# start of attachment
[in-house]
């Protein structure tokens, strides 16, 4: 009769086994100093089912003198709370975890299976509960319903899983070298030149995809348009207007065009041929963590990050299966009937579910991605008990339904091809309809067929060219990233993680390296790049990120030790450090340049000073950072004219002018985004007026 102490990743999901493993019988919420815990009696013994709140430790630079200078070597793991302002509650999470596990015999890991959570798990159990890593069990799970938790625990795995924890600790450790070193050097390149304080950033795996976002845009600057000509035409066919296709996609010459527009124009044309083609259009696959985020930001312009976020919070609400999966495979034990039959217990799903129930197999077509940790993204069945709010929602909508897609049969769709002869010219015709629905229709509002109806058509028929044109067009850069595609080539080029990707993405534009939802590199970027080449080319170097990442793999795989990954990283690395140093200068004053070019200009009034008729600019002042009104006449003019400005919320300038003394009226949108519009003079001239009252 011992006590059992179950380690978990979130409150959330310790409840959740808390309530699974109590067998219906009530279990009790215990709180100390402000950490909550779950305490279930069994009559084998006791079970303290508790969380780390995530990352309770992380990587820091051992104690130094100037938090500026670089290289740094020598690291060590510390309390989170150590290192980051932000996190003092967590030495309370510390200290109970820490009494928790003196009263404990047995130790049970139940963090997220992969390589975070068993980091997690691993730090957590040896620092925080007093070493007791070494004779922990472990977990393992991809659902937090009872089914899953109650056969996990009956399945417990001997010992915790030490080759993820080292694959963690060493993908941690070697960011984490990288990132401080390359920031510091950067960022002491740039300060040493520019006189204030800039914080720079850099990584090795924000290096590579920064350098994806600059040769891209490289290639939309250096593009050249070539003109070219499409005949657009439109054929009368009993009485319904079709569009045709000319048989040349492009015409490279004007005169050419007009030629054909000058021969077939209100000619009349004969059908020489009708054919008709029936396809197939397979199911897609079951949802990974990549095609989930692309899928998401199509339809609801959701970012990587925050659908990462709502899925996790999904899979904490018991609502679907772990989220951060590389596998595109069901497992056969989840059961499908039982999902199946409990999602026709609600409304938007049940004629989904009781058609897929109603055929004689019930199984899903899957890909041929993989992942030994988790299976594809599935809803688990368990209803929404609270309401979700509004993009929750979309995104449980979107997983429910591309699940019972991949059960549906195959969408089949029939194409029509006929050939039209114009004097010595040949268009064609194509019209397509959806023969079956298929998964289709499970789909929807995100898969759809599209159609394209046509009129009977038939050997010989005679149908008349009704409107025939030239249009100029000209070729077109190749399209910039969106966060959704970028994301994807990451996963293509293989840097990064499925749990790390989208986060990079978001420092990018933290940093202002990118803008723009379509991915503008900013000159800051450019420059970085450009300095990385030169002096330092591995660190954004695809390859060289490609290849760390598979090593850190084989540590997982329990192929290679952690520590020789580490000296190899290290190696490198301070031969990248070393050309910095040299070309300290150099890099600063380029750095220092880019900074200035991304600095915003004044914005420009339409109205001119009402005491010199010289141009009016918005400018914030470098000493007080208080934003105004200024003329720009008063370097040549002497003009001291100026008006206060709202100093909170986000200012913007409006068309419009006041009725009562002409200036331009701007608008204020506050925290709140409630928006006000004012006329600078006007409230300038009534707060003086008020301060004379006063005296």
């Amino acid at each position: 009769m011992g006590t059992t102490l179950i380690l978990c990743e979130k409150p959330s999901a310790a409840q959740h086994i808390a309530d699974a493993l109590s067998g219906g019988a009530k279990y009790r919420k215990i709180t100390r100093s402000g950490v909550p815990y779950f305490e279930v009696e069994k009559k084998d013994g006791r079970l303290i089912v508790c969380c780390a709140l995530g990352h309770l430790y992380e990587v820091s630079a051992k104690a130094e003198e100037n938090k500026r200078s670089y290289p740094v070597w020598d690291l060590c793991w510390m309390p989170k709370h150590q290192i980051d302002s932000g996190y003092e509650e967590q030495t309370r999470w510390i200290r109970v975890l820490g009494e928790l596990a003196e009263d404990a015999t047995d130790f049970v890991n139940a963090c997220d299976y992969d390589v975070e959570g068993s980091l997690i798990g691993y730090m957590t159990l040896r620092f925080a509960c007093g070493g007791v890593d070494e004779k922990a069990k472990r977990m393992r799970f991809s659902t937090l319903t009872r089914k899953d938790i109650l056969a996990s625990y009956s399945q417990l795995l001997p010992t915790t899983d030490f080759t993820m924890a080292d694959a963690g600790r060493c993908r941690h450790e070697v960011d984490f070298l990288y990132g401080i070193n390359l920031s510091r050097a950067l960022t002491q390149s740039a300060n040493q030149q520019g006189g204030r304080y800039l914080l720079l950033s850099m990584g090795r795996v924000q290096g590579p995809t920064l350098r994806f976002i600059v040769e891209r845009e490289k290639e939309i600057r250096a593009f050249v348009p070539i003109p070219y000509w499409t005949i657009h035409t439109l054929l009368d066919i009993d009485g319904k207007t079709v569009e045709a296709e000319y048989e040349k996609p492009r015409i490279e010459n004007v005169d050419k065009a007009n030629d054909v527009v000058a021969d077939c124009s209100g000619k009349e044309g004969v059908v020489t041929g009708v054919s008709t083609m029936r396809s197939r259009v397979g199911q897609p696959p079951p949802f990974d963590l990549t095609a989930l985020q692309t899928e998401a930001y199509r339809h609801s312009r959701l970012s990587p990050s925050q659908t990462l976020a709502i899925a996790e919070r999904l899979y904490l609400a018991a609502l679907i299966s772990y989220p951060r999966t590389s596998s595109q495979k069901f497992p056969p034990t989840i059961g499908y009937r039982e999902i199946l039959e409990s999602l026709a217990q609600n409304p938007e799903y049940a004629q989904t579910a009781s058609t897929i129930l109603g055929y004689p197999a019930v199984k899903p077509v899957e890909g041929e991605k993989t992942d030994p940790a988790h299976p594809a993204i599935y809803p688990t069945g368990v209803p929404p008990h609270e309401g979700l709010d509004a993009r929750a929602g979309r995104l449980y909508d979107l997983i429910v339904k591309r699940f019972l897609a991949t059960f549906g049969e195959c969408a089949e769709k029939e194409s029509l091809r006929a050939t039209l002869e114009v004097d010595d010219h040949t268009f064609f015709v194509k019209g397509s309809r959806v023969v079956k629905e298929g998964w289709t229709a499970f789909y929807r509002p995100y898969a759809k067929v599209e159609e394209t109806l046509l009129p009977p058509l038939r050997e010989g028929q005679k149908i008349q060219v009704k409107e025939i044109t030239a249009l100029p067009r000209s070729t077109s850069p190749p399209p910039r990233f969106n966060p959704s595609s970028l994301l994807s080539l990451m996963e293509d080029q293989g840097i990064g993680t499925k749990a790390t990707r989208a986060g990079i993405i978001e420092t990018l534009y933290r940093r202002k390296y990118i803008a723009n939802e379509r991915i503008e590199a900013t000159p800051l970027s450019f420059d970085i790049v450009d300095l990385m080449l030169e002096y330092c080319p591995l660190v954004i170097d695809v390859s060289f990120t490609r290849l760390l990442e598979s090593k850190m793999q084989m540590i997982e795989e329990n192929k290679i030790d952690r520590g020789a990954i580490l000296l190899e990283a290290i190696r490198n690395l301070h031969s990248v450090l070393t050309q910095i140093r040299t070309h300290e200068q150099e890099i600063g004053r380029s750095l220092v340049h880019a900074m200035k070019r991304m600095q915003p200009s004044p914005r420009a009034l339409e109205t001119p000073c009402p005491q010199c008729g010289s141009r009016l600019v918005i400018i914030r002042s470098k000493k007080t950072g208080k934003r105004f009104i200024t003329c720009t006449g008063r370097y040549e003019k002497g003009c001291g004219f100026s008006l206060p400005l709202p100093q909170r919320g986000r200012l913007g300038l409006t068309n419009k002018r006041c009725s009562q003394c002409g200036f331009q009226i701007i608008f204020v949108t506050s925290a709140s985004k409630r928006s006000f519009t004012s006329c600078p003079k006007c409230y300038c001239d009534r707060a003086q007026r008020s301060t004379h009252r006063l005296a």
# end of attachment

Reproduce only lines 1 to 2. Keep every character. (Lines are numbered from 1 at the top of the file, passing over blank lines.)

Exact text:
[in-house]
């Protein structure tokens, strides 16, 4: 009769086994100093089912003198709370975890299976509960319903899983070298030149995809348009207007065009041929963590990050299966009937579910991605008990339904091809309809067929060219990233993680390296790049990120030790450090340049000073950072004219002018985004007026 102490990743999901493993019988919420815990009696013994709140430790630079200078070597793991302002509650999470596990015999890991959570798990159990890593069990799970938790625990795995924890600790450790070193050097390149304080950033795996976002845009600057000509035409066919296709996609010459527009124009044309083609259009696959985020930001312009976020919070609400999966495979034990039959217990799903129930197999077509940790993204069945709010929602909508897609049969769709002869010219015709629905229709509002109806058509028929044109067009850069595609080539080029990707993405534009939802590199970027080449080319170097990442793999795989990954990283690395140093200068004053070019200009009034008729600019002042009104006449003019400005919320300038003394009226949108519009003079001239009252 011992006590059992179950380690978990979130409150959330310790409840959740808390309530699974109590067998219906009530279990009790215990709180100390402000950490909550779950305490279930069994009559084998006791079970303290508790969380780390995530990352309770992380990587820091051992104690130094100037938090500026670089290289740094020598690291060590510390309390989170150590290192980051932000996190003092967590030495309370510390200290109970820490009494928790003196009263404990047995130790049970139940963090997220992969390589975070068993980091997690691993730090957590040896620092925080007093070493007791070494004779922990472990977990393992991809659902937090009872089914899953109650056969996990009956399945417990001997010992915790030490080759993820080292694959963690060493993908941690070697960011984490990288990132401080390359920031510091950067960022002491740039300060040493520019006189204030800039914080720079850099990584090795924000290096590579920064350098994806600059040769891209490289290639939309250096593009050249070539003109070219499409005949657009439109054929009368009993009485319904079709569009045709000319048989040349492009015409490279004007005169050419007009030629054909000058021969077939209100000619009349004969059908020489009708054919008709029936396809197939397979199911897609079951949802990974990549095609989930692309899928998401199509339809609801959701970012990587925050659908990462709502899925996790999904899979904490018991609502679907772990989220951060590389596998595109069901497992056969989840059961499908039982999902199946409990999602026709609600409304938007049940004629989904009781058609897929109603055929004689019930199984899903899957890909041929993989992942030994988790299976594809599935809803688990368990209803929404609270309401979700509004993009929750979309995104449980979107997983429910591309699940019972991949059960549906195959969408089949029939194409029509006929050939039209114009004097010595040949268009064609194509019209397509959806023969079956298929998964289709499970789909929807995100898969759809599209159609394209046509009129009977038939050997010989005679149908008349009704409107025939030239249009100029000209070729077109190749399209910039969106966060959704970028994301994807990451996963293509293989840097990064499925749990790390989208986060990079978001420092990018933290940093202002990118803008723009379509991915503008900013000159800051450019420059970085450009300095990385030169002096330092591995660190954004695809390859060289490609290849760390598979090593850190084989540590997982329990192929290679952690520590020789580490000296190899290290190696490198301070031969990248070393050309910095040299070309300290150099890099600063380029750095220092880019900074200035991304600095915003004044914005420009339409109205001119009402005491010199010289141009009016918005400018914030470098000493007080208080934003105004200024003329720009008063370097040549002497003009001291100026008006206060709202100093909170986000200012913007409006068309419009006041009725009562002409200036331009701007608008204020506050925290709140409630928006006000004012006329600078006007409230300038009534707060003086008020301060004379006063005296």